I'm here in Central Ohio. Deb has a good point--make hay while the sun shines. If the winter is brutal, feed will be as well. Hay prices in some parts had skyrocketed due to all our Spring rains (19 days straight!) A word to the wise (which you and your readers are!)

    God Bless, keep the faith

    <><

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  5. It sounds as though you don't have the land to graze your herd. Presently you supplement with access to a neighbours land and with bought hay.
    If an event occurs, do you have a plan to reconcile the available feed with the cattle you have?
    About the only way I can see you being able to do that is to reduce your cattle head count.

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  6. I love these posts about dealing with your cattle. They are wonderful to read and see. Living vicariously through your daily life. Thank you.

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  7. Glad your problems w/ blog are solved. Love reading your blog, esp. since there are no grammatical or spelling errors. Robins have left here for the most part this last week (8/10/13). Earliest I can ever remember (southern Michigan almost to Indiana). August has been 'fall like' w/ mist coming off the lake as in October. Batten the hatches.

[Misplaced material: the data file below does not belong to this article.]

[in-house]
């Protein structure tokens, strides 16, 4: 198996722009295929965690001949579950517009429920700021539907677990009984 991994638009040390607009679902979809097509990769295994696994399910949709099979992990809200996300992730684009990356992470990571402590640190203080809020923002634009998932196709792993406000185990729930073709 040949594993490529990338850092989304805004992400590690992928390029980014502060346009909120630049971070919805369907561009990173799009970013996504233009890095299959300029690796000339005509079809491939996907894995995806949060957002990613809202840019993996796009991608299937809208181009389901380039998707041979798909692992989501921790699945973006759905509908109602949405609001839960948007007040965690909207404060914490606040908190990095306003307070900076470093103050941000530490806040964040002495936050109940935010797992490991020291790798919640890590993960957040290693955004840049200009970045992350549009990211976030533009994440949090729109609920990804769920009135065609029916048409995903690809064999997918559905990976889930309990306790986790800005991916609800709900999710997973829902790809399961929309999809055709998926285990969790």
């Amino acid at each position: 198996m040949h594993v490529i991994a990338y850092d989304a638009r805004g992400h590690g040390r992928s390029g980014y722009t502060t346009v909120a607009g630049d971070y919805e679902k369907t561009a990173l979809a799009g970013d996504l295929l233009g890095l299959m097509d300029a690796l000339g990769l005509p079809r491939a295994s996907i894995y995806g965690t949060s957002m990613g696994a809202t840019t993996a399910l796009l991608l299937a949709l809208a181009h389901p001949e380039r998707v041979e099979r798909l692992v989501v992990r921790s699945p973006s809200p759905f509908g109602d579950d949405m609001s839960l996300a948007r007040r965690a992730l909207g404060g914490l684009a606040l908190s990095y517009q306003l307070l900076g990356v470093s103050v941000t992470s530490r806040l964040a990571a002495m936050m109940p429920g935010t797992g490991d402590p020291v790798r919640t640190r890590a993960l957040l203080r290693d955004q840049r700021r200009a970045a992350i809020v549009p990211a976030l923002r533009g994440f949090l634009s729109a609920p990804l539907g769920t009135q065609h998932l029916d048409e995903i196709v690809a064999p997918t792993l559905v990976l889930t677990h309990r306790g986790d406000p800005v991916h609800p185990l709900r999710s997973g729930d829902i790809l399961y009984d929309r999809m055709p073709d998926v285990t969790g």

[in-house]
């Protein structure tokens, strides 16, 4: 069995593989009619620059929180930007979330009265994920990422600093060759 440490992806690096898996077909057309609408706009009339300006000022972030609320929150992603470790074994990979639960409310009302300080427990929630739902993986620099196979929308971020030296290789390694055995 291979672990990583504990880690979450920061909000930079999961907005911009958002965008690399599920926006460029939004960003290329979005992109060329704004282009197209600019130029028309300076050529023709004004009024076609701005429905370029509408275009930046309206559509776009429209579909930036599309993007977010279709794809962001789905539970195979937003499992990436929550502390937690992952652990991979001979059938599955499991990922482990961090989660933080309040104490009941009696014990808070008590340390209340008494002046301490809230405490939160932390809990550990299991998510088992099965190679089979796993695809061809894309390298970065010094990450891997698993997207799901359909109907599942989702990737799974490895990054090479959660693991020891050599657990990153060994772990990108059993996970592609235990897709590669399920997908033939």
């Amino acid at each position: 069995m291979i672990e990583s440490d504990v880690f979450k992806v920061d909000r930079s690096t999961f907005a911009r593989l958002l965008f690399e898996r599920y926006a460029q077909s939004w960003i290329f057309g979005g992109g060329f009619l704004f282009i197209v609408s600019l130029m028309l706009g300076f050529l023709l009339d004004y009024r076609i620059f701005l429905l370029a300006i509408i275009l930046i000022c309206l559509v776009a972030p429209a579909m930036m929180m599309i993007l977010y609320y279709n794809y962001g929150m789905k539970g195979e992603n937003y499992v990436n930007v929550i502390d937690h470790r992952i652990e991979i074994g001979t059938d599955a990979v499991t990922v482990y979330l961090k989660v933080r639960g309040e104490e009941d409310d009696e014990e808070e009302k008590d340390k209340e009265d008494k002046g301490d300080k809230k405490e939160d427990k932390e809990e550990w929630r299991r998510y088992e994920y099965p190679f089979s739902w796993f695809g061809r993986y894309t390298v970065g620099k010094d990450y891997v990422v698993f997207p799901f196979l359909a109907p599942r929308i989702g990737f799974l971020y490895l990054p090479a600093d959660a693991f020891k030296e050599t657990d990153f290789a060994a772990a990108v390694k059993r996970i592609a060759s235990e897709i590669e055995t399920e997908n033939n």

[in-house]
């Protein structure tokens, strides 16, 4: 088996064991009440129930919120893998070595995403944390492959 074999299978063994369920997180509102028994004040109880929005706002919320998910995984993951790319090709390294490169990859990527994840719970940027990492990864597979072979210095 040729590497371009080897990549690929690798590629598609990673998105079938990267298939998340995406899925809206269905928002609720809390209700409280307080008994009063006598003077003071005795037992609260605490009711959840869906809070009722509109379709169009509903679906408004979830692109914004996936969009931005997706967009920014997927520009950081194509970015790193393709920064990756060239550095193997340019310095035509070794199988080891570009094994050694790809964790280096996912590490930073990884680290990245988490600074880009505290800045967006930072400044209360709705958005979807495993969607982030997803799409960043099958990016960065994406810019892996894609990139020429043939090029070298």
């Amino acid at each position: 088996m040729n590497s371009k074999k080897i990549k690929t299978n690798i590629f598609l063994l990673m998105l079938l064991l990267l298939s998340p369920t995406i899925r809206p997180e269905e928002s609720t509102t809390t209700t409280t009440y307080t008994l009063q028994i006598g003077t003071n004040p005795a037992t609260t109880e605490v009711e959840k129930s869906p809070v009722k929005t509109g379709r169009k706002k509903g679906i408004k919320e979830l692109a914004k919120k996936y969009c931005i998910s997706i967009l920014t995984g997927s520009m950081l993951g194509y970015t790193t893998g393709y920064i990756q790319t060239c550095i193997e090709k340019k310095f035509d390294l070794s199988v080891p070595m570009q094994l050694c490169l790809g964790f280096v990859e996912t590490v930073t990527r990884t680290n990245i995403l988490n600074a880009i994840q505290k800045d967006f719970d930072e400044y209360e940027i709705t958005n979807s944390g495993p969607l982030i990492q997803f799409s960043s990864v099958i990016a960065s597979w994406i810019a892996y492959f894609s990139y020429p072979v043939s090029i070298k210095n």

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  8. How the heck have I not seen your blog before? What a great article for me to start off with! Came over here to your site after a mention on SB about the difficulties with Google. I will be coming back daily.

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  9. Very funny I enjoyed laughing nice after a busy busy morning!

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  10. Nothing like some bovine hilarity in the Peaceful Kingdom to end my day!

    (SIDEBAR: I have the same "in my bones" feeling about an early and harsh winter. Can't explain it. It's just there. I was only a little surprised to read about robins bugging out so soon. The barn swallows look like they're getting ready to leave, too: Huge flocks, flitting about, taking roll call every morning on the wires. They're usually gone by Labor Day...we'll see if this year is any different.)

    Just Me

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  11. Just had "lunch date" with the neighbors fence line. Like you we have limited pasture, so we run the girls on their land to remove the fire danger, it is a win-win for them and us.
    The borrowed pasture is so nice, it is still some what green compared to our brown weeds.

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  12. Fall has arrived here....first with a smell in the air and then with leaves flying in the wind. It came yesterday.

    It feels like it's gonna be a hard winter.

    A. McSp